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Top Tips from LTSB

Now more than ever, we need to get remote leadership right!

3rd August 2020, 10:21 am

COVID-19 has swept through our professional and personal lives like a tornado, disrupting normality and seemingly leaving nothing as it was. There has been personal loss, grief, changes to work patterns, loss of jobs, social lives disrupted and work life balance blurred as many of us attempt to successfully manage work and home-schooling, for example, whilst staying sane amid the constant pressure to cope. Leading remotely has always posed its challenges, but now, more than ever, we need to do what we can to get it right.

  • Connect as human beings, not job titles.

With rapid transition to working from home, and the demands of changing business models, satisfying customers and clients, not to mention the possibilities of restructure and financial turmoil, we have to ensure we retain and promote a culture of human connection. Yes there is pressure, but if we do not take the time to check in with teams on a human level, recognising the significant changes and pressures in people lives, the very fabric of the organisation can unravel. Your people are important. Take time to connect personally, be there, create opportunities for people to come together informally, and engage with your colleagues just to chat, not to track KPI’s. Don’t forget those who maybe furloughed too; it’s important they still feel valued team members. We know furloughed colleagues are not permitted to work, but they are our colleagues, and deserve to be supported, communicated with and valued.

  • Turn your camera off sometimes.

A lot has been said about Zoom fatigue, it is very real. Read more here: https://www.bbc.com/worklife/article/20200421-why-zoom-video-chats-are-so-exhausting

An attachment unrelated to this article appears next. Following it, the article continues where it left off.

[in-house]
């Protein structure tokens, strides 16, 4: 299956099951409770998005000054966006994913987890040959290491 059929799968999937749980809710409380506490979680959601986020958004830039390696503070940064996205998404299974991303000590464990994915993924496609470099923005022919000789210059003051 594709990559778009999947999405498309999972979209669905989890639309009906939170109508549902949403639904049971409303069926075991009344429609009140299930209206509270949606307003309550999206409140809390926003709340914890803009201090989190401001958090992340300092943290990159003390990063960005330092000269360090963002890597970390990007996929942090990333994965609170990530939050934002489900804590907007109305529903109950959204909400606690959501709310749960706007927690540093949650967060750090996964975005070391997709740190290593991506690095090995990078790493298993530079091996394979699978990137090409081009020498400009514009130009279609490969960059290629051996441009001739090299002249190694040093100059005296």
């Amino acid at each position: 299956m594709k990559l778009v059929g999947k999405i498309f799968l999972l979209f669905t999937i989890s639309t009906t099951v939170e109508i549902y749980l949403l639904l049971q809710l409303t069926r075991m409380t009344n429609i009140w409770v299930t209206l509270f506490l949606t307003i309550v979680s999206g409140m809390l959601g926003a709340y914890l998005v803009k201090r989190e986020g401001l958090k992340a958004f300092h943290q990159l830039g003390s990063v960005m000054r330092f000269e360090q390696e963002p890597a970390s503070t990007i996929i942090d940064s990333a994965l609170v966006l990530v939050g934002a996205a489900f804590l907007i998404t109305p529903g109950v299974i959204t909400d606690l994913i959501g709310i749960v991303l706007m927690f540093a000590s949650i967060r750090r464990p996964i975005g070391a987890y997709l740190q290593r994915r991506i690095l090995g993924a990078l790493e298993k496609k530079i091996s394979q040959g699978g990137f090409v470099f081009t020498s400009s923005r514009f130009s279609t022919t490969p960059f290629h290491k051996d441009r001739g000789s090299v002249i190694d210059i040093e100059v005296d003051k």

Be thoughtful…do you always need people to connect by zoom, to have their camera on? Yes sometimes it is great to connect that way and see everyone’s face, but sometimes giving that permission to not have cameras on takes the pressure away from someone rushing around to tidy up before the call, the person having to sit on their bed as their spouse is using the office. Give people the option to turn off. Don’t question it, just let people do what they need to do.

  • Be Impact Driven not Calendar Driven.

Many of your colleagues will be trying to balance home, school, work in a way they have never done before. Allow this and promote flexibility. Let people get the job done in the times and spaces that make sense to them, prevents burnout and fosters trust. This isn’t to say to allow chaos to ensue as there will inevitably be important projects and deadlines to meet – but there is a lot to be said for trust, trusting people to get things done in a way that allows them to manage their competing priorities. Promote well-being, flexibility – it will pay dividends. This is an important way you can look after people.

  • Use Technology.

Blatantly obvious isn’t it. However, don’t just assume your colleagues have the technology they need. Are they using their own 10 year old laptop? Have they got headphones / mic, the kit they need to do the job. Technology can exclude people without you realising it. Offer support, training – check in with people that they know how to use the various platforms, have the equipment they need and confidence to take part fully. Make it work for you, not against you.

  • Keep a sense of purpose.

Without being around each other, and without the office chats, the lunch meetings, people can lose momentum, motivation and sometimes a sense of the big picture – especially with the demands of this new way of working. Remote working can feel lonely at the best of times, you can feel disconnected from the cause and from each other, losing sight of the big picture. Keep some meetings light, revisit the “Why”, what is we are trying to achieve. Celebrate the wins, highlight the good stuff. Sometimes you just need to help people re-connect with you, each other, and the purpose.

  • Look out for each other.

I have touched on this earlier. It is so important. Try and recognise when people are disengaging. Are they emailing less? On the company WhatsApp less? (Other platforms available!) How do people seem on calls? Are they consistent in their manner, demeanour…? As leaders we need to be attuned to this. Alert to changes. It is not always easy; video and phone calls take the nuances of communication away and we are restricted to the “time we put in the diary” but we must try and look out for each other – notice one another – and in the amidst of targets, KPI’s, and all the obviously important stuff…. Be there for each other.

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